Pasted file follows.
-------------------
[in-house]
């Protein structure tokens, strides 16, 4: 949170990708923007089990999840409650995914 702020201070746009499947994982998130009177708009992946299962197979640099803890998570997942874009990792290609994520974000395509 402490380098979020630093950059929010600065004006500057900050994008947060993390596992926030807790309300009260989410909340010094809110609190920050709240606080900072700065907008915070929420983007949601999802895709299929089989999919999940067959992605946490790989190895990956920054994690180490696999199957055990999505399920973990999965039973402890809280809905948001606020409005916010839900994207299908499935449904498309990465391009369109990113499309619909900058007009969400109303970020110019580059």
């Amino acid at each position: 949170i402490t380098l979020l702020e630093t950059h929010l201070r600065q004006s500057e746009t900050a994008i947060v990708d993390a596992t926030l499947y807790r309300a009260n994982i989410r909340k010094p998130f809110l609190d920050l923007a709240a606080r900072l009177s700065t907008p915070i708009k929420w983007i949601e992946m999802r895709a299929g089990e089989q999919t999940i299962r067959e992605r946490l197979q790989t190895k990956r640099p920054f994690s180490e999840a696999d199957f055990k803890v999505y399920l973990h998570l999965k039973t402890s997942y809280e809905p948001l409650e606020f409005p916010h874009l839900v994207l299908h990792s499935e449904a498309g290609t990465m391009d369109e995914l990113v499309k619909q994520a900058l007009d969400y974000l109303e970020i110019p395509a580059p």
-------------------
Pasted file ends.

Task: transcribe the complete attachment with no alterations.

[in-house]
């Protein structure tokens, strides 16, 4: 949170990708923007089990999840409650995914 702020201070746009499947994982998130009177708009992946299962197979640099803890998570997942874009990792290609994520974000395509 402490380098979020630093950059929010600065004006500057900050994008947060993390596992926030807790309300009260989410909340010094809110609190920050709240606080900072700065907008915070929420983007949601999802895709299929089989999919999940067959992605946490790989190895990956920054994690180490696999199957055990999505399920973990999965039973402890809280809905948001606020409005916010839900994207299908499935449904498309990465391009369109990113499309619909900058007009969400109303970020110019580059």
């Amino acid at each position: 949170i402490t380098l979020l702020e630093t950059h929010l201070r600065q004006s500057e746009t900050a994008i947060v990708d993390a596992t926030l499947y807790r309300a009260n994982i989410r909340k010094p998130f809110l609190d920050l923007a709240a606080r900072l009177s700065t907008p915070i708009k929420w983007i949601e992946m999802r895709a299929g089990e089989q999919t999940i299962r067959e992605r946490l197979q790989t190895k990956r640099p920054f994690s180490e999840a696999d199957f055990k803890v999505y399920l973990h998570l999965k039973t402890s997942y809280e809905p948001l409650e606020f409005p916010h874009l839900v994207l299908h990792s499935e449904a498309g290609t990465m391009d369109e995914l990113v499309k619909q994520a900058l007009d969400y974000l109303e970020i110019p395509a580059p």